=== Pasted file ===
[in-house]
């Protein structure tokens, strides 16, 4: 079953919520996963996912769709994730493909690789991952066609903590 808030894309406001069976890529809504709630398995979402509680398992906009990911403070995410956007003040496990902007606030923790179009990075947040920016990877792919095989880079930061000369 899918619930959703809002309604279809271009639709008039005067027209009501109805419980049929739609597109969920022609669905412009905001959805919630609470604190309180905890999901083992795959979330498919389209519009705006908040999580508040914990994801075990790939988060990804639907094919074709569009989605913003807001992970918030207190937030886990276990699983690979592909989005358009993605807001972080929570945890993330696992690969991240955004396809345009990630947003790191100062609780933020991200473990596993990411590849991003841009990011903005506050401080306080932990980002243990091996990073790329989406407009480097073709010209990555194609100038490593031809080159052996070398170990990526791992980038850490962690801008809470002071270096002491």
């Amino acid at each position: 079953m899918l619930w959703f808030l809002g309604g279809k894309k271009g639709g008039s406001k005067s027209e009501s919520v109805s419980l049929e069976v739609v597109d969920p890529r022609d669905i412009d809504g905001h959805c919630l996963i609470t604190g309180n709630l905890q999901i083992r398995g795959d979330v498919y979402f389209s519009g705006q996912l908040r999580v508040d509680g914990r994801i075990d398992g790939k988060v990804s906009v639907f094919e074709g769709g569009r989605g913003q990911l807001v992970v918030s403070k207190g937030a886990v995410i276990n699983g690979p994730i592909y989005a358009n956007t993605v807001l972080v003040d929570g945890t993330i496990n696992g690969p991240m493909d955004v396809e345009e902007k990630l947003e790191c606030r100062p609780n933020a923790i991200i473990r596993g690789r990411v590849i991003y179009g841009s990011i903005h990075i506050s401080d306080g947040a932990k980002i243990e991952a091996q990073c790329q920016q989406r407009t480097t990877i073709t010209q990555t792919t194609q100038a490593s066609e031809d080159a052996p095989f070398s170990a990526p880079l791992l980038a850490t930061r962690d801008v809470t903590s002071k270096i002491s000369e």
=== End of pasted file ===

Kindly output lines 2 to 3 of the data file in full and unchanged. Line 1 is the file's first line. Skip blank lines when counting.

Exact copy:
């Protein structure tokens, strides 16, 4: 079953919520996963996912769709994730493909690789991952066609903590 808030894309406001069976890529809504709630398995979402509680398992906009990911403070995410956007003040496990902007606030923790179009990075947040920016990877792919095989880079930061000369 899918619930959703809002309604279809271009639709008039005067027209009501109805419980049929739609597109969920022609669905412009905001959805919630609470604190309180905890999901083992795959979330498919389209519009705006908040999580508040914990994801075990790939988060990804639907094919074709569009989605913003807001992970918030207190937030886990276990699983690979592909989005358009993605807001972080929570945890993330696992690969991240955004396809345009990630947003790191100062609780933020991200473990596993990411590849991003841009990011903005506050401080306080932990980002243990091996990073790329989406407009480097073709010209990555194609100038490593031809080159052996070398170990990526791992980038850490962690801008809470002071270096002491």
């Amino acid at each position: 079953m899918l619930w959703f808030l809002g309604g279809k894309k271009g639709g008039s406001k005067s027209e009501s919520v109805s419980l049929e069976v739609v597109d969920p890529r022609d669905i412009d809504g905001h959805c919630l996963i609470t604190g309180n709630l905890q999901i083992r398995g795959d979330v498919y979402f389209s519009g705006q996912l908040r999580v508040d509680g914990r994801i075990d398992g790939k988060v990804s906009v639907f094919e074709g769709g569009r989605g913003q990911l807001v992970v918030s403070k207190g937030a886990v995410i276990n699983g690979p994730i592909y989005a358009n956007t993605v807001l972080v003040d929570g945890t993330i496990n696992g690969p991240m493909d955004v396809e345009e902007k990630l947003e790191c606030r100062p609780n933020a923790i991200i473990r596993g690789r990411v590849i991003y179009g841009s990011i903005h990075i506050s401080d306080g947040a932990k980002i243990e991952a091996q990073c790329q920016q989406r407009t480097t990877i073709t010209q990555t792919t194609q100038a490593s066609e031809d080159a052996p095989f070398s170990a990526p880079l791992l980038a850490t930061r962690d801008v809470t903590s002071k270096i002491s000369e």